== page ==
High water level pushes elephant herd to a small forest patch

Around 30 wild elephants have been forced to remain in a forest patch of 2,080 hectare named Pethikuttai of Sirumugai forest range of Coimbatore Forest Division for more than six months as they are unable to move to the lower portions of the Nilgiris eastern slope due to high levels of water in Bhavani Sagar reservoir.

The small landscape lacks adequate fodder for the foraging needs of the giant family consisting of mostly females, calves and sub-adults.

Though Bhavani Sagar Dam is situated in Erode district, its water spread area stretches upto 20 km covering portions of Sirumugai forest range in Coimbatore district. Pethikuttai reserve forest of Coimbatore Division and Vilamnundy reserve forest of Sathyamangalam Tiger Reserve (STR) in Erode district are separated from the Nilgiris eastern slope when water level in the reservoir increases.

According to District Forest Officer D. Venkatesh, the water level in the reservoir has now crossed 100 feet against the full reservoir level of 120 feet. The area surrounding the reservoir is an important junction for elephants as herds from Wayanad, Bandipur, the Nilgiris, STR, Biligiri Rangaswamy Temple Tiger Reserve arrive or return between February and June every year.

Many herds visit Pethikuttai reserve forests of 2,080 hectare as part of the annual grazing range for about three to four months from March to June, after which they return to their respective habitats.

“The elephants prefer to stay in Pethikuttai in the dry season due to availability of water in the reservoir. But the habitat is not very suitable to support elephants during summer as the vegetation is dry. The vegetation in the southern and eastern banks of the reservoir is scrub jungle,” he said.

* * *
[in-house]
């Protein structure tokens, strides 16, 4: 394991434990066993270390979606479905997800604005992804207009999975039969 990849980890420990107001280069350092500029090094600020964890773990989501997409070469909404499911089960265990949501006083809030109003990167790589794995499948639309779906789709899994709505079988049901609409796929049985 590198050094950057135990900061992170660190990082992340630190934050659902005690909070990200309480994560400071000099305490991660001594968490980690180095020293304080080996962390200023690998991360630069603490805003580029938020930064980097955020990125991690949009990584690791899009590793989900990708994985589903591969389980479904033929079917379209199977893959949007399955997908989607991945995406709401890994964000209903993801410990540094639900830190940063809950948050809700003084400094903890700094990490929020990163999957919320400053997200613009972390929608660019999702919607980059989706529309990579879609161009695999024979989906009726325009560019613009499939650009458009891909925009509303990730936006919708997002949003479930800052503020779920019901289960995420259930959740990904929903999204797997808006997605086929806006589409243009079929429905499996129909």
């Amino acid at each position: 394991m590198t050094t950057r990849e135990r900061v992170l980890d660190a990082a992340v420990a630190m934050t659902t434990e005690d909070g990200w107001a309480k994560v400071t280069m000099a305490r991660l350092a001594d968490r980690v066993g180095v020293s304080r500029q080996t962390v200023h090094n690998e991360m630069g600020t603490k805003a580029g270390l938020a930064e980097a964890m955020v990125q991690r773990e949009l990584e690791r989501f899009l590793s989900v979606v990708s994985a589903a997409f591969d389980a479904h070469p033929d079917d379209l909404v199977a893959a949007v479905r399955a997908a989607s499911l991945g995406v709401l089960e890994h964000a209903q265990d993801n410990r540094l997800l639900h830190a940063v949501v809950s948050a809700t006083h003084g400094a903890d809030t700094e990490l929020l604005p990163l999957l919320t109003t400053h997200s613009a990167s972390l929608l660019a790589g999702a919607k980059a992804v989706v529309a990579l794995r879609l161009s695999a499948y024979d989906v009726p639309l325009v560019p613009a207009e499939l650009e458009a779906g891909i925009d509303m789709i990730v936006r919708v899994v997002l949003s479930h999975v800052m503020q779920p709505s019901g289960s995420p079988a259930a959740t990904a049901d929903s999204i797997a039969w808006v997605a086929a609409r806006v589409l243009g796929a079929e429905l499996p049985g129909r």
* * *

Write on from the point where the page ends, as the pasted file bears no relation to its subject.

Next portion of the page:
As fodder availability is very poor in Pethikuttai during summer and the presence of hundreds of spotted deer also reduces the quality vegetation considerably.

According to the Forest Department, around 30 elephants that are now camping in Pethikuttai were forced to remain in the area as they did not move to the Nilgiris eastern slope by swimming around 90 metres across the reservoir.

With seven out of the 20 elephants died in Coimbatore Forest Division died in Pethikuttai, the Forest Department suspects that the casualties could be directly linked to the limited availability of fodder during summer.

Mr. Venkatesh said that the Department is currently studying forest area, vegetation and habitat assessments, health of elephants, paths available in the forest, assessment of water level and analysis of water samples from the reservoir.

With the assistance of the WWF India, 30 camera traps have been fixed to monitor the elephant population. Elephant trackers from Anamalai Tiger Reserve were also deployed to study the herd to identify whether any individual had health issues. The Department is also using drones periodically to assess the general status of elephants in Pethikuttai.

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